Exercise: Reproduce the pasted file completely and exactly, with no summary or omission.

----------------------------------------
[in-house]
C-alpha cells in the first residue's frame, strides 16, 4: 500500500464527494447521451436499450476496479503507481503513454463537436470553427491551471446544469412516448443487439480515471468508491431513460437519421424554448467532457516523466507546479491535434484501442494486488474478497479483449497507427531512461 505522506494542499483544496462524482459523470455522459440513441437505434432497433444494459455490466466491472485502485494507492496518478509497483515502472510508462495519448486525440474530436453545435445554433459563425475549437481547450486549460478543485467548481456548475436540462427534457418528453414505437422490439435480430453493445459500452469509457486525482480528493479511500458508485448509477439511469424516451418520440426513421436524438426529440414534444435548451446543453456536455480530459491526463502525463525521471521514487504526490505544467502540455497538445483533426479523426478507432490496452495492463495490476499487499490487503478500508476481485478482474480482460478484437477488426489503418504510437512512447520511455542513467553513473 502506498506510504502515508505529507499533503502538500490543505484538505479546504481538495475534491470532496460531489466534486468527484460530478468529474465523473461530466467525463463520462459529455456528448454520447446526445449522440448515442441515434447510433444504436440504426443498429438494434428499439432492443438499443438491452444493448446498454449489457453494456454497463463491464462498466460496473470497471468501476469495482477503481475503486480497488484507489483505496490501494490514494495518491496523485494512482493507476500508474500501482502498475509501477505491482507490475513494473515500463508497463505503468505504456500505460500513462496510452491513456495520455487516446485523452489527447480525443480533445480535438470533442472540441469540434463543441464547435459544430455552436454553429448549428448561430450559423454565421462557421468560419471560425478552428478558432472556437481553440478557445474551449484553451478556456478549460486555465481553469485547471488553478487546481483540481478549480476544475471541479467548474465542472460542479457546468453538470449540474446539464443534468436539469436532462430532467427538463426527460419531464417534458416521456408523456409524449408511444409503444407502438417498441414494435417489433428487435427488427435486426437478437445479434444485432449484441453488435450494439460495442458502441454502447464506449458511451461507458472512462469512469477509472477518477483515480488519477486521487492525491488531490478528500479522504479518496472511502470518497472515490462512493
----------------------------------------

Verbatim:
[in-house]
C-alpha cells in the first residue's frame, strides 16, 4: 500500500464527494447521451436499450476496479503507481503513454463537436470553427491551471446544469412516448443487439480515471468508491431513460437519421424554448467532457516523466507546479491535434484501442494486488474478497479483449497507427531512461 505522506494542499483544496462524482459523470455522459440513441437505434432497433444494459455490466466491472485502485494507492496518478509497483515502472510508462495519448486525440474530436453545435445554433459563425475549437481547450486549460478543485467548481456548475436540462427534457418528453414505437422490439435480430453493445459500452469509457486525482480528493479511500458508485448509477439511469424516451418520440426513421436524438426529440414534444435548451446543453456536455480530459491526463502525463525521471521514487504526490505544467502540455497538445483533426479523426478507432490496452495492463495490476499487499490487503478500508476481485478482474480482460478484437477488426489503418504510437512512447520511455542513467553513473 502506498506510504502515508505529507499533503502538500490543505484538505479546504481538495475534491470532496460531489466534486468527484460530478468529474465523473461530466467525463463520462459529455456528448454520447446526445449522440448515442441515434447510433444504436440504426443498429438494434428499439432492443438499443438491452444493448446498454449489457453494456454497463463491464462498466460496473470497471468501476469495482477503481475503486480497488484507489483505496490501494490514494495518491496523485494512482493507476500508474500501482502498475509501477505491482507490475513494473515500463508497463505503468505504456500505460500513462496510452491513456495520455487516446485523452489527447480525443480533445480535438470533442472540441469540434463543441464547435459544430455552436454553429448549428448561430450559423454565421462557421468560419471560425478552428478558432472556437481553440478557445474551449484553451478556456478549460486555465481553469485547471488553478487546481483540481478549480476544475471541479467548474465542472460542479457546468453538470449540474446539464443534468436539469436532462430532467427538463426527460419531464417534458416521456408523456409524449408511444409503444407502438417498441414494435417489433428487435427488427435486426437478437445479434444485432449484441453488435450494439460495442458502441454502447464506449458511451461507458472512462469512469477509472477518477483515480488519477486521487492525491488531490478528500479522504479518496472511502470518497472515490462512493